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DRM Google Linux

Why Linux HDCP Isn't the End of the World (collabora.com) 136

"There is no reason for the open-source community to worry..." writes Daniel Stone, who heads the graphics team at open-source consultancy Collabora. mfilion quotes Collabora.com: Recently, Sean Paul from Google's ChromeOS team, submitted a patch series to enable HDCP support for the Intel display driver. HDCP is used to encrypt content over HDMI and DisplayPort links, which can only be decoded by trusted devices... However, if you already run your own code on a free device, HDCP is an irrelevance and does not reduce freedom in any way....

HDCP support is implemented almost entirely in the hardware. Rather than adding a mandatory encryption layer for content, the HDCP kernel support is dormant unless userspace explicitly requests an encrypted link. It then attempts to enable encryption in the hardware and informs userspace of the result. So there's the first out: if you don't want to use HDCP, then don't enable it! The kernel doesn't force anything on an unwilling userspace.... HDCP is only downstream facing: it allows your computer to trust that the device it has been plugged into is trusted by the HDCP certification authority, and nothing more. It does not reduce user freedom, or impose any additional limitations on device usage.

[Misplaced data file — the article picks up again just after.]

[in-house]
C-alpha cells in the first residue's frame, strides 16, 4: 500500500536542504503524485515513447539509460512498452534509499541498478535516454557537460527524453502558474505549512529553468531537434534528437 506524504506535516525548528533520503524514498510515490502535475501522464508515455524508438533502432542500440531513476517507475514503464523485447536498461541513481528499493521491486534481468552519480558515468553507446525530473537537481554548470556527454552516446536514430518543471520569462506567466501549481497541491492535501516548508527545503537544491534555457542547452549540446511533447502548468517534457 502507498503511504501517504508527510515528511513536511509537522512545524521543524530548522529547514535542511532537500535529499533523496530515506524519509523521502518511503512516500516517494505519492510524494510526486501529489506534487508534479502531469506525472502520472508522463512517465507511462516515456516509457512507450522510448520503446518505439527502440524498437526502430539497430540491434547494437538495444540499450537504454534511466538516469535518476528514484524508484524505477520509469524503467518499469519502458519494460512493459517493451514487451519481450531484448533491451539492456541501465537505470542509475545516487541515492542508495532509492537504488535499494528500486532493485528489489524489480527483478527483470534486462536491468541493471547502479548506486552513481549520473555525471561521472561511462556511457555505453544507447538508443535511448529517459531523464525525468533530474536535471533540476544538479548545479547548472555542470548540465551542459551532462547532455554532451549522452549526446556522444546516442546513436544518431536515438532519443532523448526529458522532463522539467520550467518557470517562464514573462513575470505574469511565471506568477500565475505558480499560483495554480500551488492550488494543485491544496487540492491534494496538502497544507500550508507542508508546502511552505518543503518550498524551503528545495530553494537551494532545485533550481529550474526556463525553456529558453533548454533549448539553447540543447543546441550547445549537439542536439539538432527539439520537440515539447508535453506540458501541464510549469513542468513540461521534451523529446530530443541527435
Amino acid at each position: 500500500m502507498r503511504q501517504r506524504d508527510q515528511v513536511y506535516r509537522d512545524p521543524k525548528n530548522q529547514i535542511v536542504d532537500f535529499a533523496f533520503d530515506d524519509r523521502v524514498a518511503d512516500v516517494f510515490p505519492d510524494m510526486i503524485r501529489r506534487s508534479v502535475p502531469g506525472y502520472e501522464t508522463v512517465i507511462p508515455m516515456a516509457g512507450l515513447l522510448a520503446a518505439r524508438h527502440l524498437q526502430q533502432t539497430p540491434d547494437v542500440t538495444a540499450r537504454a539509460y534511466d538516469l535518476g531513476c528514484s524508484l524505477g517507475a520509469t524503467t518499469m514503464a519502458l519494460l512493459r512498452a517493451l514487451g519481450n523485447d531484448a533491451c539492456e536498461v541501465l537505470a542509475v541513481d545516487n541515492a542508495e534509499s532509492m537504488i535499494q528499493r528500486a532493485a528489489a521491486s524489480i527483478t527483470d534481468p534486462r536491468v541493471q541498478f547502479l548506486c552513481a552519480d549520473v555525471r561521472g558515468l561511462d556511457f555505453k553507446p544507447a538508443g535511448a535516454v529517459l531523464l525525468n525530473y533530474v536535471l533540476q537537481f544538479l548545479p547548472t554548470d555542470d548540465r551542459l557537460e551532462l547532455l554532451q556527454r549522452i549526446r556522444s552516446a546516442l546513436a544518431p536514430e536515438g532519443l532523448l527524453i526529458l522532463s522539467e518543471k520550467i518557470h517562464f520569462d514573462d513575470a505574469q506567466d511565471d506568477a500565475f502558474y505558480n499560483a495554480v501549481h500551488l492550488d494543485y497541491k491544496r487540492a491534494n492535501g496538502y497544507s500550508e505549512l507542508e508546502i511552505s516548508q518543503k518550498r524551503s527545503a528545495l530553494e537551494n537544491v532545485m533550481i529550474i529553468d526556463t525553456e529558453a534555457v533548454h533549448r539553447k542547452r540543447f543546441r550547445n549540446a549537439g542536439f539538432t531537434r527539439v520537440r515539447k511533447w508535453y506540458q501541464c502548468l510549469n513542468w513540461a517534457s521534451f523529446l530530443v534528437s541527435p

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Why Linux HDCP Isn't the End of the World

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  • by Anonymous Coward on Saturday December 16, 2017 @03:41PM (#55752101)

    When Game of Thrones gets interrupted in the middle because the HDCP checks fail, it takes away my freedom!

    Copy protection almost always comes at a cost to usability.

    #firstworldproblems

    • by saloomy ( 2817221 ) on Saturday December 16, 2017 @04:03PM (#55752211)

      It also affects your ability to trust your system. When there is unauditable code, you have no idea of its malicious or poorly written. Thatâ(TM)s the problem. There are going to be asshats on here who say no one does code review anyway, but that isnâ(TM)t the point. The point is you become no longer free to even if you wanted to. In this day and age of all the software bugs, bad implementations and massive data breaches and hacks, how on earth is closed-source client-side code or hardware still a thing?

      • Re: (Score:2, Funny)

        The same way we can’t really trust Slashdot since they don’t seem to be able to fix simple character encoding problems.

      • It also uses energy. For low-power devices like iPods, DRM has a measurable effect on battery life.

      • It also affects your ability to trust your system. When there is unauditable code, you have no idea of its malicious or poorly written. Thatâ(TM)s the problem. There are going to be asshats on here who say no one does code review anyway, but that isnâ(TM)t the point. The point is you become no longer free to even if you wanted to. In this day and age of all the software bugs, bad implementations and massive data breaches and hacks, how on earth is closed-source client-side code or hardware still a thing?

        But you don't have any idea if it is poorly written or malicious if it is auditable. The fact that we have some absolutely mind blowing whoppers of bugs in FOSS, some of which have existed in software part of almost every distro and in some cases for several years is living proof that it doesn't matter a toss whether you can review the source code or not. Quite simply the number of people who have the competence to at a sufficient level as well as the time to do it as well is very very limited and for all i